Schoettle: That’s part of the situation that we face these days is that they’ve been used in very limited circumstances and are treated as a low-speed vehicle. So they’re limited to roads where the speed limit is no greater than 35 mph. This lack of experience and more opening testing was part of what we think still needs to occur before these are really going to be deemed ready for mass consumption by the public. High speed driving including limited access highways where you’re driving 60-70 miles an hour, also things like nighttime, unusual environments like mountainous areas where lots of people in this country live, there are all areas where these vehicles have not been fully tested yet. So this is part of what we think needs to be done to demonstrate that they are really capable of driving in all the different places they’ll need to go.
Pence: Another criticism of many self-driving cars is that right now, they can be extremely timid.
Schoettle: This is certainly something to be concerned about if the vehicles have a combination of potentially following the rules of the road too closely and being too cautious. I guess you might call them tolerance levels of what the vehicles is looking for that they’re still trying to work out. For example I know early generations of these types of vehicles, and I don’t know of this is still the case, at four-way stops, were looking for the vehicle that were at the other parts of the intersection to come to a complete stop as legally required. Now most people don’t do that. The might go extremely slow, but they don’t actually stop. These vehicles would proceed ahead until they sense that the vehicle has stopped because their calculation showed it was still on its current path going continue into the intersection and cause a crash. And we all know from these scenarios that that person’s slowing down very slow to allow the person with the right away to continue through but they don’t want to actually bring their vehicle to a stop.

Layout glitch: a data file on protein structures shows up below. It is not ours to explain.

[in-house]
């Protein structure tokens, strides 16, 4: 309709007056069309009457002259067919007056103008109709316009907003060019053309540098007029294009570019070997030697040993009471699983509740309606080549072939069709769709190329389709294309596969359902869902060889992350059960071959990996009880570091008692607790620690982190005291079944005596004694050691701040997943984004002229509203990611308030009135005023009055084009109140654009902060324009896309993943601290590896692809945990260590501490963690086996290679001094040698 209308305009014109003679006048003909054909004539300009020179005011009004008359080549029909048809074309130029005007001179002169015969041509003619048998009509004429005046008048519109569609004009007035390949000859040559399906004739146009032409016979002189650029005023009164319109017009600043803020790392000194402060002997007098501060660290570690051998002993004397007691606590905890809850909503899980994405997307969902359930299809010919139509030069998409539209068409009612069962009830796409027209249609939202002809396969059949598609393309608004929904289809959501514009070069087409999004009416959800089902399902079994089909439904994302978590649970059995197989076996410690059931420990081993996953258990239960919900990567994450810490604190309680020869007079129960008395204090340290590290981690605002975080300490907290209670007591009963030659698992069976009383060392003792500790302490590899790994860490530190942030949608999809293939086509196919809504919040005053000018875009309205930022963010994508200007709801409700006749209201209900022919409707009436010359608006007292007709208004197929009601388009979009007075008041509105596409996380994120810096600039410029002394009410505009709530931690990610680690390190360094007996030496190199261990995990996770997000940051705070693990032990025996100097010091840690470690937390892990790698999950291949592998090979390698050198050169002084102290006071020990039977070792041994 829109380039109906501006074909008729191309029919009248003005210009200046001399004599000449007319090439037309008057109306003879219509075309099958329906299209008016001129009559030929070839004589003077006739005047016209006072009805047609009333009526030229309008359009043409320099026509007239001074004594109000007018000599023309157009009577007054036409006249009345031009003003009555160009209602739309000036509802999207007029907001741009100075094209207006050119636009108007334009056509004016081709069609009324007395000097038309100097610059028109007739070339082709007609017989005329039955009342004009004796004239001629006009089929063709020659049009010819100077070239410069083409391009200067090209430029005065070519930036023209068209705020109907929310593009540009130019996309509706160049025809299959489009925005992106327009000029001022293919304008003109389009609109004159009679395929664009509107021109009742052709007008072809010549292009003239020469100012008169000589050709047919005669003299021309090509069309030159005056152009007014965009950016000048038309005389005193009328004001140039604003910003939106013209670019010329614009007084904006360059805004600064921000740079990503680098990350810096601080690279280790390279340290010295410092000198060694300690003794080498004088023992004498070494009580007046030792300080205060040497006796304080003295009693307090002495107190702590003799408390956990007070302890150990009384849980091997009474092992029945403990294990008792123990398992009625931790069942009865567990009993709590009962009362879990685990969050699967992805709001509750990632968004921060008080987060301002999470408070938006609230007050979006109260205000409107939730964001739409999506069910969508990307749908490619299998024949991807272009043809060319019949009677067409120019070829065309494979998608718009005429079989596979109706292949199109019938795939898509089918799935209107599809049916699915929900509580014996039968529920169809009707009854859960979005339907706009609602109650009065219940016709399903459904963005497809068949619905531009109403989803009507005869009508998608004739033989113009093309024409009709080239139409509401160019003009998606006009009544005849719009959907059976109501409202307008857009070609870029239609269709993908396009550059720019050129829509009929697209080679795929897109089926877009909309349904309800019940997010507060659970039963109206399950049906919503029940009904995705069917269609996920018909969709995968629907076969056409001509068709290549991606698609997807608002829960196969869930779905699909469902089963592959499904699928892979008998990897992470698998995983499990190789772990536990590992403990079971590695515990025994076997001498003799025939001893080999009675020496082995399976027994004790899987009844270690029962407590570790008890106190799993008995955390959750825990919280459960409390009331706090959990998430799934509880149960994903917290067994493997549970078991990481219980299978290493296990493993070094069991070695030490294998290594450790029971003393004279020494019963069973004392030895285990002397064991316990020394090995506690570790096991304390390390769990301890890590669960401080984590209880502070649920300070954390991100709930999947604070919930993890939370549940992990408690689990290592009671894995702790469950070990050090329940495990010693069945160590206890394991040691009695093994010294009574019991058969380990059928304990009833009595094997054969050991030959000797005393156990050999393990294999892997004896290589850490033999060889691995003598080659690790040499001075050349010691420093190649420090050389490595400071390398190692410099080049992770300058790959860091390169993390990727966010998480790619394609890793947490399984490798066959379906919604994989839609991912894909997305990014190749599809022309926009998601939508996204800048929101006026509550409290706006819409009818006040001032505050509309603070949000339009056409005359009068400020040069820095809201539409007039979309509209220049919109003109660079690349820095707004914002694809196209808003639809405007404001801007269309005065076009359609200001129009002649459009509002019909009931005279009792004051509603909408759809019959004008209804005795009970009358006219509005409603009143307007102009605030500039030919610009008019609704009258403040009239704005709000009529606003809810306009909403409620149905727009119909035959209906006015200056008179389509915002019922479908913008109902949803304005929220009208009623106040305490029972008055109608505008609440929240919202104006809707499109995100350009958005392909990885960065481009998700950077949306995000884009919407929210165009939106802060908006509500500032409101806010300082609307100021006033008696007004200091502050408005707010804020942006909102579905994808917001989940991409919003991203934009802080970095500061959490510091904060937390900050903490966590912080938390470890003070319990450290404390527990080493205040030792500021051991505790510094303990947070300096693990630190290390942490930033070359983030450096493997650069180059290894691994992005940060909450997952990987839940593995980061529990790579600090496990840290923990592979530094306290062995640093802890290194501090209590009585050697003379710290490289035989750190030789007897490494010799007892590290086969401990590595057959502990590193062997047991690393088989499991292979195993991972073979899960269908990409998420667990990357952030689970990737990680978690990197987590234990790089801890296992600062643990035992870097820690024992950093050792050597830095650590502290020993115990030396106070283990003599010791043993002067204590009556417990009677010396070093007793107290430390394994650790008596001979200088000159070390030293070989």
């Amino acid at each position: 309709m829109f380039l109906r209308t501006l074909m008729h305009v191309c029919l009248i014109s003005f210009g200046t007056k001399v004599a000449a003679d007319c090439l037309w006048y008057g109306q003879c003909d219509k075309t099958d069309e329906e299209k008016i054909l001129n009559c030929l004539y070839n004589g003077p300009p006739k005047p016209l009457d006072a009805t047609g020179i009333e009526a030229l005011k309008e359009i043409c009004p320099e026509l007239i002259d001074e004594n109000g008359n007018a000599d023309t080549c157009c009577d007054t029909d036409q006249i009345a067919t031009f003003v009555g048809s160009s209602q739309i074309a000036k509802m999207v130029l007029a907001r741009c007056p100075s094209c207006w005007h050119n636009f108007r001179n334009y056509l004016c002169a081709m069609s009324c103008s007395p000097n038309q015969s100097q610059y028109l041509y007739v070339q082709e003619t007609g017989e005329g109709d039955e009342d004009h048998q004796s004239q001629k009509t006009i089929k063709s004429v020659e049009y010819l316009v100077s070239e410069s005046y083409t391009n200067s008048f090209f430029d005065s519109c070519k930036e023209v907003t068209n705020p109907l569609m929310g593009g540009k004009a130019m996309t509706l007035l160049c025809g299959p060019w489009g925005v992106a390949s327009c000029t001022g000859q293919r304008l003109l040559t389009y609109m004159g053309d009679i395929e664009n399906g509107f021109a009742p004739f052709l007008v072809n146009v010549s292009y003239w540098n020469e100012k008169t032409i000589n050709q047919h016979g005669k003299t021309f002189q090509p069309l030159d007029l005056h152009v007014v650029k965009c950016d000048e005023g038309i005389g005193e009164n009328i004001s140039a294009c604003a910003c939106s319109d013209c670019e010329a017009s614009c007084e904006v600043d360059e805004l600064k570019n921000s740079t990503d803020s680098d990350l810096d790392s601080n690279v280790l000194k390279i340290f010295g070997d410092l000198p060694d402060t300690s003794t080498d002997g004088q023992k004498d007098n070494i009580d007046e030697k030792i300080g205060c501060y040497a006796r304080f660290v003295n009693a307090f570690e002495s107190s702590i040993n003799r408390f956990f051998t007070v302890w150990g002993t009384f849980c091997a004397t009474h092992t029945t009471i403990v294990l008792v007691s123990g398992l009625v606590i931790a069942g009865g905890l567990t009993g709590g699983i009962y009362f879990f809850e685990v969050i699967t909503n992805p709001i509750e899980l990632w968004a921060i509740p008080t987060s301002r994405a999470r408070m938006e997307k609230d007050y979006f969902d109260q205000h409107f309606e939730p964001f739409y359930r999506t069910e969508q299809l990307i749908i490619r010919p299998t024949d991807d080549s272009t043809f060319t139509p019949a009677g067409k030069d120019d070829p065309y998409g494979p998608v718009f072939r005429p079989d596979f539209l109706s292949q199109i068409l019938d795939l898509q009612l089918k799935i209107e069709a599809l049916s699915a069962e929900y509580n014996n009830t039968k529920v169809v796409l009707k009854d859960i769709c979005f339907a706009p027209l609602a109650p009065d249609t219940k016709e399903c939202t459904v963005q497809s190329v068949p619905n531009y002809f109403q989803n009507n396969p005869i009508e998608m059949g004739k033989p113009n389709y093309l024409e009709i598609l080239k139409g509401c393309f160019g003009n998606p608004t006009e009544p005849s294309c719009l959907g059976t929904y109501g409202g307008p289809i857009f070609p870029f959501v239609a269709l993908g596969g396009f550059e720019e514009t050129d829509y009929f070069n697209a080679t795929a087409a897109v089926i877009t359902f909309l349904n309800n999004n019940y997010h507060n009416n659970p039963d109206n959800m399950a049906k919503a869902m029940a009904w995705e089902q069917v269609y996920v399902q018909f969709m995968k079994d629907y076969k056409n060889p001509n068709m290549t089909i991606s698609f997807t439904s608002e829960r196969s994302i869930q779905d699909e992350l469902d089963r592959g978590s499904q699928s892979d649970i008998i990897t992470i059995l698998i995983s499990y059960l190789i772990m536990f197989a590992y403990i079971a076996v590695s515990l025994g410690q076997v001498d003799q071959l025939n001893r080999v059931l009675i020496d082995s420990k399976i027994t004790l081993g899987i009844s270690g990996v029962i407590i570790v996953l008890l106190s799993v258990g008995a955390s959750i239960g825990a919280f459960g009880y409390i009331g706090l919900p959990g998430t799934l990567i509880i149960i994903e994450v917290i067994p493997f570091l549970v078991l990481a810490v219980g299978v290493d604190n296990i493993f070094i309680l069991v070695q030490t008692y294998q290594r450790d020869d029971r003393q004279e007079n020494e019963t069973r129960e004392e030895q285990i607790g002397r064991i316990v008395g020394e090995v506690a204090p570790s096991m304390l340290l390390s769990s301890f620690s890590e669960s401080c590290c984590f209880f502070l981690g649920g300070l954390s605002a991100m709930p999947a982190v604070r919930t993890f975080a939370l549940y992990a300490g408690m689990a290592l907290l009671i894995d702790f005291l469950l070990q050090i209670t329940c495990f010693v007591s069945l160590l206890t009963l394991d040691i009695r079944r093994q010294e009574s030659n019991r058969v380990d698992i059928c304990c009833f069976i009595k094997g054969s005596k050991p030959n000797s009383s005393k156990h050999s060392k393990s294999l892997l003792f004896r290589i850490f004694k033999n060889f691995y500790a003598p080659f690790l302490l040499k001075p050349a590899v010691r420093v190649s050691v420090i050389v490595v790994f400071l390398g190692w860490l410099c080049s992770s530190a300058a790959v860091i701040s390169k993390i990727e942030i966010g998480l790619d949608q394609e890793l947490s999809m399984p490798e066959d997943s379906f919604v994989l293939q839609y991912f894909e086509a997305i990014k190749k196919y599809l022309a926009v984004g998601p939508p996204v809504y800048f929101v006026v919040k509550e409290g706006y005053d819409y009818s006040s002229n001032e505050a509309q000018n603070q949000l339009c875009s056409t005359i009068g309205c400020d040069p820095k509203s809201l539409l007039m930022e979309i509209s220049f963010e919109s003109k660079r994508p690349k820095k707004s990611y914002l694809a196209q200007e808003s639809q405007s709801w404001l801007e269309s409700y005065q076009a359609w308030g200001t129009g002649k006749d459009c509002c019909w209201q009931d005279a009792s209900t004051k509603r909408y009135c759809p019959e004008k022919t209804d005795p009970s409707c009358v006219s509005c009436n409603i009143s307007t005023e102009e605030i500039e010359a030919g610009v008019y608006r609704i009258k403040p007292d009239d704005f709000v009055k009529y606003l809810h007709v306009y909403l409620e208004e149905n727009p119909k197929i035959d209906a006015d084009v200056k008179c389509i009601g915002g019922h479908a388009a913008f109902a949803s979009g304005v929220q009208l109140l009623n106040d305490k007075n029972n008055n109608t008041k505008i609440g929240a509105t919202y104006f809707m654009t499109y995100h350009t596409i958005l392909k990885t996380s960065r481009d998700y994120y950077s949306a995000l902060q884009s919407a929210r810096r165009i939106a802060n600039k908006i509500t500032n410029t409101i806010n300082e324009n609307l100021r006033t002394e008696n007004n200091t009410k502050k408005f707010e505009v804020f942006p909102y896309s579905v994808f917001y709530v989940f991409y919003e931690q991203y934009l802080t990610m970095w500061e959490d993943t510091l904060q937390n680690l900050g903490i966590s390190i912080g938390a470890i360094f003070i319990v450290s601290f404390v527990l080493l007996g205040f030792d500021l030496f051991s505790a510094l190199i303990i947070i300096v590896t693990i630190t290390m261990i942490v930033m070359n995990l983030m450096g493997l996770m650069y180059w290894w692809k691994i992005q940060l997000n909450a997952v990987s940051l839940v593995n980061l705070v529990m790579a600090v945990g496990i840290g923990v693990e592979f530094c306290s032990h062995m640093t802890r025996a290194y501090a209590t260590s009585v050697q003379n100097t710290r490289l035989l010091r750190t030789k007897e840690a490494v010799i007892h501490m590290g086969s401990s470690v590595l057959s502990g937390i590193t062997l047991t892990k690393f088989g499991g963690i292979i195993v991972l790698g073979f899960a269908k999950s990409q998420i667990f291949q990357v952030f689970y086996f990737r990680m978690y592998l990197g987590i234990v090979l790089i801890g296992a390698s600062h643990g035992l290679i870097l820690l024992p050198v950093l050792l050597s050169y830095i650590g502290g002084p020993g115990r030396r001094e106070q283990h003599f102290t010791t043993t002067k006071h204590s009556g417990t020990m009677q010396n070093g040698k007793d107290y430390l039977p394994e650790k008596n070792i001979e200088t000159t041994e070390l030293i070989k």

Pence: Schoettle says such an overly strict adherence to the rules brings up the possibility that human drivers may be able to bully autonomous cars by driving aggressively. So he says automakers are trying to instill some confidence and even assertiveness in self-driving cars… so they’ll proceed even if everything’s not perfect. And Kalra says sometimes they may even have to break the speed limit.
Kalra: Sometimes the safest way of driving is not what is required by law. Driving 55 miles an hour when everyone is doing 85 is extremely dangerous. So the balance has to be struck. They have to strike a balance between following the letter of the law and following the spirit of the law, which is drive safely, which means being safe in the flow of traffic.
Schoettle: All of this will be a big issue that needs to be addressed in this large period of time where these types of vehicles will be sharing the road and interacting with conventional human drivers in normal vehicles. Things can work perfectly as everyone envisions when everybody has one of these vehicles, but trying to merge onto the highway at or below the speed limit is often a very dangerous thing to try to do. And certainly your going to cause some traffic backup if you enter the highway going 50 miles an hour and the speed limit’s 70 and the average traffic is going 75. But then the question becomes what rules do you allow the vehicles to break, if you allow them to break anyhow much? These are some simple questions that are really difficult to answer.